The value of the Welsh language and learning: Dewi’s story
Recently we spoke to Itec’s curriculum manager Dewi Richards-Darch about his experiences with completing apprenticeships and his journey of re-discovering the Welsh language.
What qualifications have you completed?
I’m Currently working towards my ILM L4. As part of the framework, I have completed my digital literacy L2.
How was your experience starting your journey with apprenticeships?
I started in the work-based learning sector as an unqualified tutor in training many years ago. It was through this role that I had the experience of discovering apprenticeships and was enrolled onto my L3 Learning and Development. From completing this qualification and gaining an insight and further skills into the sector allowed me focus and develop my career in education. Not only did it help me focus it also established a mentality that I was able to learn and move forward in life.
I found that through completing an apprenticeship vocationally I was able to develop better suiting my styles of learning through a combination of theory and practical activities. Most recently I started working towards my ILM L4 and am assessed through a wide range of methods that suit my needs. Using an evidence-based approach rather than examination has helped me complete qualifications. It helped me learn about myself and me realise that I wasn’t suited to academic forms of study. I only began progressing in my career when I discovered vocational learning.
Did you face any barriers, if so, what were they?
The biggest obstacle to completing an apprenticeship is time. It’s great that you can use work-based evidence to form your portfolio however work commitments can often mean you get side tracked slowing your rate of progress. Obstacles like this are common and the use of assessment methods such as recorded discussions and video evidence help considerably in keeping ahead and on top of things.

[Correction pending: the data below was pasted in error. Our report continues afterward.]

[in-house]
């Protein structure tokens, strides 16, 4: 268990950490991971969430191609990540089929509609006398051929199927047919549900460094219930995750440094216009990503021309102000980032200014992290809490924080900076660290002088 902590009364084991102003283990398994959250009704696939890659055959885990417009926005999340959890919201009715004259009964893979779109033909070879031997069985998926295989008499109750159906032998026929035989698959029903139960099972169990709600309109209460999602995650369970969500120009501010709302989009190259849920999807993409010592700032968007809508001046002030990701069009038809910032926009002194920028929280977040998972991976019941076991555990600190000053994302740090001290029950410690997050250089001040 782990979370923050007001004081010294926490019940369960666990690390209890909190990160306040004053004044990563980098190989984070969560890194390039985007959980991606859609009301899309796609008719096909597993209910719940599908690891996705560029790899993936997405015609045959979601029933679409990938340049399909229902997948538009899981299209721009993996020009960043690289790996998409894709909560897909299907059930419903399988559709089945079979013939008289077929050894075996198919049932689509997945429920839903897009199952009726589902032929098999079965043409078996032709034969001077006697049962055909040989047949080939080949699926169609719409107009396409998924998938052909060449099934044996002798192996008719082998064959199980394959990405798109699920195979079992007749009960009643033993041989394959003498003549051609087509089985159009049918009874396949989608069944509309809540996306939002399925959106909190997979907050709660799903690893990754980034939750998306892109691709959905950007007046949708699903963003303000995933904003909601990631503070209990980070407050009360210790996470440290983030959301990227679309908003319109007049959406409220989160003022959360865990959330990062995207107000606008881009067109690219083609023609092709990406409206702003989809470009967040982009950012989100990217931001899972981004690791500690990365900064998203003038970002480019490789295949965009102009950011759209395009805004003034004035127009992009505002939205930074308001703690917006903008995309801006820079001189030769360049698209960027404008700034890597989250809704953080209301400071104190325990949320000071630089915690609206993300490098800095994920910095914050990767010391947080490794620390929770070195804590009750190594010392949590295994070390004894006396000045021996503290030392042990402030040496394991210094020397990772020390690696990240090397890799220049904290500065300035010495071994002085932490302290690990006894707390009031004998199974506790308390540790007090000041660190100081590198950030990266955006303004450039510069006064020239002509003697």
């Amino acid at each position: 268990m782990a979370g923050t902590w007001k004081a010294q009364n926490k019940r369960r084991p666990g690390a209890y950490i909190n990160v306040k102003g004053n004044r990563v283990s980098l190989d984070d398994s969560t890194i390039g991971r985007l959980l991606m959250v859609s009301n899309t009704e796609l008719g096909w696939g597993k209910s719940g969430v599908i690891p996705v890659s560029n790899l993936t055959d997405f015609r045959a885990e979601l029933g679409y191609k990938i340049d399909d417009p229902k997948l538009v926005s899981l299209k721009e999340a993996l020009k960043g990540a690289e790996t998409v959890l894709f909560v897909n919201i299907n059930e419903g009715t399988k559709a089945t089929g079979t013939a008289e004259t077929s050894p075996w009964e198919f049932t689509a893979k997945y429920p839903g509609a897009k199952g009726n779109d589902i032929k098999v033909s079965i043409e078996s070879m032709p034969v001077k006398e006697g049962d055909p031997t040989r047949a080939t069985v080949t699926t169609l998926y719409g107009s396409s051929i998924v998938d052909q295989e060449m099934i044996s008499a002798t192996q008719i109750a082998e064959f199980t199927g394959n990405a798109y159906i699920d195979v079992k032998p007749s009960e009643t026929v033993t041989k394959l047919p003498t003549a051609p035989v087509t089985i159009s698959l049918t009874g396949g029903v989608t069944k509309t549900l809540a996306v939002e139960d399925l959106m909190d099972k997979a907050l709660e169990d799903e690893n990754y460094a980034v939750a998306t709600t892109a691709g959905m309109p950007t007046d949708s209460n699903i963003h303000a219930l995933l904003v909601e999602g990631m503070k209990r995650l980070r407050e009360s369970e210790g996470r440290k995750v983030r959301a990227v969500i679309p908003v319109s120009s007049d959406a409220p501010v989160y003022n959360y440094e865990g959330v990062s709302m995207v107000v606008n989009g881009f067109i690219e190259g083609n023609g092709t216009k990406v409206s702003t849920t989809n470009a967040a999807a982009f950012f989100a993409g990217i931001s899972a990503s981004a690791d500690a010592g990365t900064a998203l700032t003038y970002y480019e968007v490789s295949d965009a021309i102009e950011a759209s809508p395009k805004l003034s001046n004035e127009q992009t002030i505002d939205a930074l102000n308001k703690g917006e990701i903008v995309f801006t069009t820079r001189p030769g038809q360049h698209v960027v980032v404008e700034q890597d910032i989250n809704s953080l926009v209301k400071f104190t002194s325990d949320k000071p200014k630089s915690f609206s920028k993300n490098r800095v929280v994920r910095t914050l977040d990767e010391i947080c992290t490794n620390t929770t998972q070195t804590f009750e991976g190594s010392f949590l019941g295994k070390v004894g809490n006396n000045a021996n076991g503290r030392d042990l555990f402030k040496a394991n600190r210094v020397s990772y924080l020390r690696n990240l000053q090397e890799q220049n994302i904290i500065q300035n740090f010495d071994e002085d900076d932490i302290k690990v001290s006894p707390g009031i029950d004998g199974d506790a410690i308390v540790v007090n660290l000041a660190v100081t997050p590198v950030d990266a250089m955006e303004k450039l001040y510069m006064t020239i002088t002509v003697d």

How did Welsh affect you and your qualifications?
As a young person I never really appreciated the value of the Welsh language. I attended a Welsh language primary and comprehensive schools where everything was taught in Welsh. It was difficult to get by outside where English was the primary language and found that I had to learn translations of key terms and vocabulary of topics such as maths to get by. This to me was a challenge and originally thought of it as a barrier. When I left school, I found myself leaving the Welsh language behind not realising its importance until later in life.
In hindsight, I realise that it wasn’t a barrier and that it is important that the Welsh language is not just preserved and that it continues to be used in society and education settings. Since working with Itec and through my apprenticeship I have re-engaged with my language and use it more frequently in the workplace setting and outside more naturally. My confidence has improved although I am still picking myself back up and continuing to learn while working.
Through my qualification, I have completed the Prentis Iaith course and have done so at the understanding level. It gave me knowledge of technical terminology that I wasn’t fully aware of before but also helped me realise that I remembered more than I previously thought. It helped boost my confidence even more.
How has your confidence changed with apprenticeships and the Welsh Language?
Using Welsh to design digital learning resources has been a great experience in teaching others basic language skills. The feedback received from these resources has been great in most instances, so I know they are having an impact with learners across our contracts.
My confidence is continuing to grow day by day. Sometimes I still need to take time to read over Welsh language to gauge understanding and use tools like geriadur to learn the meaning of some words but I’m getting there slowly.
If you could give any advice about learning Welsh to anyone, what would it be?
Welsh speakers who’ve lost touch – Simply use it and don’t lose it. Look for ways no matter how small an opportunity to use your language and build your confidence one step at a time.
Non-Welsh Speakers – set your self a challenge to learn just a little. Dysgu.cymru is a great tool to get started on your journey. Look online for social groups you could attend to learn alongside others! It really isn’t that scary!